Walking is one of the best ways to enjoy outside while firming thighs, lifting the bum, that helps lower risks of heart disease, stroke, cancer, type 2 diabetes, and depression. Research suggests every hour spent walking may add two hours to lifespans.
Aerobic doctrine has dominated exercise discussions and health since the 70s. Outdated no pain, no gains slogans hold that benefits of exercise depend upon working hard enough to boost the heart rate to 70-85% of maximum sustained for 20 to 60 minutes at least 3 times a week. Such intense workouts carry risk for injury, and discourage many.
Running is the poster boy for aerobics, that with preparation and precaution is great for health and fitness, but it is not the only way to exercise for health. Maybe seeing the sweat drenched, hard breathing runners counting pulse rates can make others assume less intensive exercise is a waste of time, but in fact that is far from the truth as moderate exercise is excellent for overall health; walking is the poster boy for moderate exercise.
Benefits of any exercise depends on 3 elements: duration, frequency, and intensity of exercises. Walking is less intensive than running, meaning longer periods of time are required or getting out more often to match the benefits of running. Current American Heart Association and American College of Sports Medicine standards suggest all able bodied adults to participate in moderate intensity exercise including brisk walking for at least 30 minutes a day for 5 days a week, or intense aerobic exercises including running for at least 20 minutes a day 3 days a week. One can mix and match to suit health, personal abilities and preferences, and daily schedules with walking, swimming, biking, gardening, dancing, golfing, whatever it is to keep/get the body moving. Add up all the things it takes to do most activities and walking just seems like the perfect anywhere, anytime, free, activity.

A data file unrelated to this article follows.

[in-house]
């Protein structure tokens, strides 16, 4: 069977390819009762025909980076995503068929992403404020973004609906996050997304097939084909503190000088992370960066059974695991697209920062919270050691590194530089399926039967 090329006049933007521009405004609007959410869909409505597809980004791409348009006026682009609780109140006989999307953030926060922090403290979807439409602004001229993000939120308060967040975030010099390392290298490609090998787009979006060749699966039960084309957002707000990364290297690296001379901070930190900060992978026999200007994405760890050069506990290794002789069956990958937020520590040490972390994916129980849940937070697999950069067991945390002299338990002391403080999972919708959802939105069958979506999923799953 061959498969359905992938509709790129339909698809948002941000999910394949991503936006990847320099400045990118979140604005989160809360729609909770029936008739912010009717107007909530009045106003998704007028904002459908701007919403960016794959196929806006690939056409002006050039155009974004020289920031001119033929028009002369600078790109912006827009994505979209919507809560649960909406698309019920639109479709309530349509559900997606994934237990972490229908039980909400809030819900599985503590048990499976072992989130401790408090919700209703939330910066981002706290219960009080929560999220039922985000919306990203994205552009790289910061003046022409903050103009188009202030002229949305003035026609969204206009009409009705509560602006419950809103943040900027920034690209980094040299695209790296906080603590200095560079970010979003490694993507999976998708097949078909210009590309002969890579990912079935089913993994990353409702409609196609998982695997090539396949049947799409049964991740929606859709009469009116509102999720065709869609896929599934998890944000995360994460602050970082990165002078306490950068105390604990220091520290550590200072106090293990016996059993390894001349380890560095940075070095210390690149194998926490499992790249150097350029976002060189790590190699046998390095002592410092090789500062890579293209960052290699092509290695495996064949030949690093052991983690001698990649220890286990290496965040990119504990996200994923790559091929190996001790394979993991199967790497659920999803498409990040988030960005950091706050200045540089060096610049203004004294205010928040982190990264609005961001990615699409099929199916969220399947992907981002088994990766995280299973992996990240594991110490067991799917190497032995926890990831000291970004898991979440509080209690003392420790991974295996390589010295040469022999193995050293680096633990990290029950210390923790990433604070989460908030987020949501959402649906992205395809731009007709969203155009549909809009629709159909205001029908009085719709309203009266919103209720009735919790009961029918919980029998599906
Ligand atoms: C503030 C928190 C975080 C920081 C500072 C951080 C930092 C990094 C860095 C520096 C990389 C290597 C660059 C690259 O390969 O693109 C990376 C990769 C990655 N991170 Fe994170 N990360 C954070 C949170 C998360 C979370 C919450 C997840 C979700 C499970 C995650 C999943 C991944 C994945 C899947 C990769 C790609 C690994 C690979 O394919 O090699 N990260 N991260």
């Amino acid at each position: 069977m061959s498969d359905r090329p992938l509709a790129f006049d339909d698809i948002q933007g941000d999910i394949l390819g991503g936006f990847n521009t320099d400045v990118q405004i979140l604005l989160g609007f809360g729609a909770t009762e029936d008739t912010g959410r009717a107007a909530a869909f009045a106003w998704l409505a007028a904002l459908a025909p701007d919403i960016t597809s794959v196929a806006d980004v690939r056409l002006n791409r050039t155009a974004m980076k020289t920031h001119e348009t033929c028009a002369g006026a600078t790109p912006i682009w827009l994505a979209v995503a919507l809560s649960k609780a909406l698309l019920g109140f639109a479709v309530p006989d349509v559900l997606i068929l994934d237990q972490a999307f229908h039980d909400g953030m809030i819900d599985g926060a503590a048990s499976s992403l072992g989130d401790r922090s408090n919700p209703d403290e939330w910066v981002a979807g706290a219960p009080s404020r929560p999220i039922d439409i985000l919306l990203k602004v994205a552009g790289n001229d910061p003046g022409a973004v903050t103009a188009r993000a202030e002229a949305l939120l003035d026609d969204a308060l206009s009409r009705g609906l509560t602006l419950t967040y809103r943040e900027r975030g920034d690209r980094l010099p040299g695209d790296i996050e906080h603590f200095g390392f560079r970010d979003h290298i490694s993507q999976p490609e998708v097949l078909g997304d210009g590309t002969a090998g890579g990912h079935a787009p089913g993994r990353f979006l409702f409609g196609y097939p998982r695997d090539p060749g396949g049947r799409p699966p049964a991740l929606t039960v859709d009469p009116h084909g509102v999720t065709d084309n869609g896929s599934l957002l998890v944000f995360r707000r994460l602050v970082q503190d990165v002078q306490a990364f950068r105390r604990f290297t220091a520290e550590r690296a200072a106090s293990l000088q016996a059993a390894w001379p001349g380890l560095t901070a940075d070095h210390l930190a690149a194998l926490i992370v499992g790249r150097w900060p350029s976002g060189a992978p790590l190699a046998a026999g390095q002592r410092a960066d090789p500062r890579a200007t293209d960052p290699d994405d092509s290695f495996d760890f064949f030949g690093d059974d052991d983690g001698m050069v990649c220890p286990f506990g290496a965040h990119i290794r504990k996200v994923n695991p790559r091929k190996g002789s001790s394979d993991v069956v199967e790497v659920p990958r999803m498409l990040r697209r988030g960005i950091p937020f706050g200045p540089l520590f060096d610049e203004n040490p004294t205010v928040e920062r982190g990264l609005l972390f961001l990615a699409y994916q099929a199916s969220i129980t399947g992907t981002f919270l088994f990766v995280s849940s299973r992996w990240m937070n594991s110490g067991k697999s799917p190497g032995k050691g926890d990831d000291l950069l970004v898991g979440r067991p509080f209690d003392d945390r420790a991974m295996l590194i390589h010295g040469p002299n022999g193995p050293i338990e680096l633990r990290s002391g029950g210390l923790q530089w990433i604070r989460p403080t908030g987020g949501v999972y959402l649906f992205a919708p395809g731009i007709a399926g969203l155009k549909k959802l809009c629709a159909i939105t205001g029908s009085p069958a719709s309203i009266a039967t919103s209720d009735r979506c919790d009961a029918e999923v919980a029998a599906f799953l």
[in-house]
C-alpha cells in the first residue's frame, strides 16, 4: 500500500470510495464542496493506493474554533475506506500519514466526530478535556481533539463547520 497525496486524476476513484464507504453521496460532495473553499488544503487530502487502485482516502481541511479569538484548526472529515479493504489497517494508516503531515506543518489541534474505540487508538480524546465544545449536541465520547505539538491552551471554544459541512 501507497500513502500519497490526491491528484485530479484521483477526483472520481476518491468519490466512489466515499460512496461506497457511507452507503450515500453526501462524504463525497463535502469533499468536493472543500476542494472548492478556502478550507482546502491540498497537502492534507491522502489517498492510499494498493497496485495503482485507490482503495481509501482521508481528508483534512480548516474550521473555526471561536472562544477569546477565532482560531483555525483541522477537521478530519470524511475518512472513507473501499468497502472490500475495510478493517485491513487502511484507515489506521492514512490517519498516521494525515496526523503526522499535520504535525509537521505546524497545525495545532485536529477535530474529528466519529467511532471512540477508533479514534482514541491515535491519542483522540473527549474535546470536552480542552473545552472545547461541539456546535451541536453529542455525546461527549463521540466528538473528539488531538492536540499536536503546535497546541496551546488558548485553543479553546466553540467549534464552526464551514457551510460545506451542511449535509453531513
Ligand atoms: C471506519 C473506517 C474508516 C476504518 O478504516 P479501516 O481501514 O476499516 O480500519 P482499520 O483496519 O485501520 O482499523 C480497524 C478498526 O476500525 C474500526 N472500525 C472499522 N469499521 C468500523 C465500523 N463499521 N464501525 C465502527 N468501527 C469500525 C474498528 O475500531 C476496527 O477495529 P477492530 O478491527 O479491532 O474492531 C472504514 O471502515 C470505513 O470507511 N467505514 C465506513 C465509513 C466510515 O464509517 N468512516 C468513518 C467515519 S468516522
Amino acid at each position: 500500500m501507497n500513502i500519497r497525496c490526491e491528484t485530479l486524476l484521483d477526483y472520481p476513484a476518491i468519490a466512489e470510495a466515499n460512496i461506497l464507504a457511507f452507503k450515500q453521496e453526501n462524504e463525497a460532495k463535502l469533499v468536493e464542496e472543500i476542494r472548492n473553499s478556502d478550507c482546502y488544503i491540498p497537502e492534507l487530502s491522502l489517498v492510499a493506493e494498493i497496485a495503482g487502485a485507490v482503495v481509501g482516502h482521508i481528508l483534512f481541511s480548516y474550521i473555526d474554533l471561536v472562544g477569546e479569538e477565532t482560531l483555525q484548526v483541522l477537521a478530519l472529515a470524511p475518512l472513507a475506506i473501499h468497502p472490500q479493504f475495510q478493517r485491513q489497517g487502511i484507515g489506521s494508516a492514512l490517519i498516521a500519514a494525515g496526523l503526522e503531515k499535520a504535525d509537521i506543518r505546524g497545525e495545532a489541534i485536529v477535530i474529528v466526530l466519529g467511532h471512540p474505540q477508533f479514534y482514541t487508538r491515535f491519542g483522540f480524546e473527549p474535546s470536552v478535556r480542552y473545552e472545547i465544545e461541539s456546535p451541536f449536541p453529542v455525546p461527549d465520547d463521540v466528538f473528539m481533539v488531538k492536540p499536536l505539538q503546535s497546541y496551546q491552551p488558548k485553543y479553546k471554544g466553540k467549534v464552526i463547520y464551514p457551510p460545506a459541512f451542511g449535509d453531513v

Literally hundreds of studies show the benefits of regular exercise on health. Walking has been shown to decrease risks of cardiovascular events by 31%, and decrease risks of dying by 32%, benefits which were equally robust in both sexes. Protection from risks was evident even at shorter distances of 5.5 miles per week at a casual pace of 2 miles per hour; subjects walking faster for longer distances had the greatest benefits.
Cardiovascular benefits are biologically plausible, as with all forms of regular moderate exercises walking improves cardiac factors such as blood pressure, obesity, cholesterol, mental stress, diabetes, respiratory disease, and vascular stiffness and inflammation. Should cardiac protection and lower death rate not be motivation enough walking can help to protect against dementia, peripheral artery disease, colon cancer, and erectile dysfunction.
Walking is not slow running, some speedwalkers can zip past joggers. At any speed walkers have one foot on the ground at all times, runners become entirely airborne at some point during each stride; what goes up must come down which is what makes running high impact, subjecting the body to stresses.
Walking on trails and streets is great for health as it gets the body outside, walking stairs can help up cardiopulmonary function, and can be twice as taxing as a brisk walk on the level, and 50% harder then walking on a steep incline or lifting weights. Even at slower paces climbing stairs will burn calories 3 times faster. A Harvard study showed men who averaged at least 8 flights of stairs a day enjoyed 33% lower mortality rates, men who walked 1.3 miles a day at a level incline had 22% lower mortality rates.
80 steps per minute represents a leisurely pace; 100 steps per minute represents a moderate pace; 120 steps per minute represents a fast pace. 12 average city blocks are one mile, and an average stride length can count approximately 2000 steps in about a mile, a pedometer can help better track progress.
Research shows that walking 7 hours spread throughout the week can help get 3-5 times the recommended amount of leisure time physical activity levels which can help to reduce risk of death by 39%. Achieving minimum recommended amounts of physical activity of at least 150 minutes of moderate intensity exercise can lower risk of death by 31%, as published in JAMA International Medicine. Walking just 30 minutes a day has been shown to lower risk of premature death by 20%.
Ready, set, steady, walk your way to better health, happiness, well being, and longevity.